Massive College Park Fire Was Accidental; Full Investigation Could Take Weeks | NBC4 Washington

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Massive College Park Fire Was Accidental; Full Investigation Could Take Weeks

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    Massive College Park Fire Was Accidental; Full Investigation Could Take Weeks

    A huge fire that destroyed an apartment building under construction in College Park, Maryland Monday was likely accidental -- though fire inspectors say a full investigation could take days or weeks.

    The fire led to one of the largest firefighting efforts in Prince George's County history, as thick black smoke wafted over the nearby University of Maryland campus, which had to close for the day. No one was hurt, but the building was a $39 million loss.

    Fire investigators asked Thursday for anyone with photos of videos of the fire to come forward to help investigators. Images can be emailed to PGFDPIO@co.pg.md.us.

    The fire broke out Monday morning on the fifth floor of Fuse 47, a seven-story, mixed-use development of about 250 apartments and retail stores that was under construction in the 4700 block of Berwyn House Road.

    The flames quickly spread to the sixth floor.

    Massive Fire Sends Thick Smoke Through College Park, Irritating ResidentsMassive Fire Sends Thick Smoke Through College Park, Irritating Residents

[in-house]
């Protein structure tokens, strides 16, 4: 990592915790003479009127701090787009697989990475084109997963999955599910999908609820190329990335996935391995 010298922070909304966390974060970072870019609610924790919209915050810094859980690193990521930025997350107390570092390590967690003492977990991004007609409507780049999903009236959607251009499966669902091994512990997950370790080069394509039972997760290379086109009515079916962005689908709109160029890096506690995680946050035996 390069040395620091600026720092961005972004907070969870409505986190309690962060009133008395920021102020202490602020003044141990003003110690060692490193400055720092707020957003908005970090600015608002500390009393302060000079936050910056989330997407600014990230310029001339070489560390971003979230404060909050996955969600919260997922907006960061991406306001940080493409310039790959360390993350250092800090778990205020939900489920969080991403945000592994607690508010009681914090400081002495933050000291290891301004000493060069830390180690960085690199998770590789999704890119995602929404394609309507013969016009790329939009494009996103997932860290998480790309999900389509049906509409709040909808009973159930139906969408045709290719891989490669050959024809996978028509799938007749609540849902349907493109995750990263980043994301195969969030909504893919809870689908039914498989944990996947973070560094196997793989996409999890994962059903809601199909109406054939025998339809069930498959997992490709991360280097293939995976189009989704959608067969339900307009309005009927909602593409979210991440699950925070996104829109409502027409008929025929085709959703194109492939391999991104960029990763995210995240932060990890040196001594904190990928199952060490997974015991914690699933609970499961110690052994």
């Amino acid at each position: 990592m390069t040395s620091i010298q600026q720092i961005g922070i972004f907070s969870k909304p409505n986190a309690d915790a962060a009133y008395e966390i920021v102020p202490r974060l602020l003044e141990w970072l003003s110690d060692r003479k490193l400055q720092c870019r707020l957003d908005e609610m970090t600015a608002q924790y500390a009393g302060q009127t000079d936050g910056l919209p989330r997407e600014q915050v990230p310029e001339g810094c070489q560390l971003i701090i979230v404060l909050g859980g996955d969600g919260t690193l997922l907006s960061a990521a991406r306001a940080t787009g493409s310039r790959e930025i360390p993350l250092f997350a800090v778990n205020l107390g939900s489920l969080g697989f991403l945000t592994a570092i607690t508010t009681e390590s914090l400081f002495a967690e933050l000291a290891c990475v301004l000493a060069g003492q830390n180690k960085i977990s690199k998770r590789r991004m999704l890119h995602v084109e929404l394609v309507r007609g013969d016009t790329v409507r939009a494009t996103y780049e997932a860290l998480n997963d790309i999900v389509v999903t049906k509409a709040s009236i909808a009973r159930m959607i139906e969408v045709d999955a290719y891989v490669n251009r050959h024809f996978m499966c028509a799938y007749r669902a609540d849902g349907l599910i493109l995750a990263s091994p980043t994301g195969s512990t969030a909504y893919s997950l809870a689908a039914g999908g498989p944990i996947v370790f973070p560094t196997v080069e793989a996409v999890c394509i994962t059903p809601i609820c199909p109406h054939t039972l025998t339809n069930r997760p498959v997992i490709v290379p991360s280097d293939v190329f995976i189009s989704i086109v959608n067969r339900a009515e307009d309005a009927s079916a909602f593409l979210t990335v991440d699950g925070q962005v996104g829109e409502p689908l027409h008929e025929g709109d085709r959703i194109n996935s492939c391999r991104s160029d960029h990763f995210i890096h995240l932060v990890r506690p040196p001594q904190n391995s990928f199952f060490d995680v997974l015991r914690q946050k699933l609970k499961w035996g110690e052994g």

News4's Derrick Ward spoke to some College Park residents bothered by the thick smoke from a five-alarm fire Monday.

    (Published Monday, April 24, 2017)

    Crews brought the blaze under control by about 3 p.m. Monday, although hot spots remained for days.

    Firefighters said it was like battling a wood pile surrounded by concrete.

    “With all that wood, it’s very hard to catch up with it,” said acting Prince George's Fire Chief Benjamin Barksdale.

    A woman who lives nearby told News4 a cloud of smoke settled on her house.

    "The whole house is consumed with smoke," she said. "It's unbearable. I have to leave."

    The University of Maryland College Park, located nearby, closed at 1 p.m. due to poor air quality, President Wallace Loh said. Students on campus were told to stay inside and close their windows and doors.

    "Everything on campus smells like burnt electronics or something," student Emory Bacon said.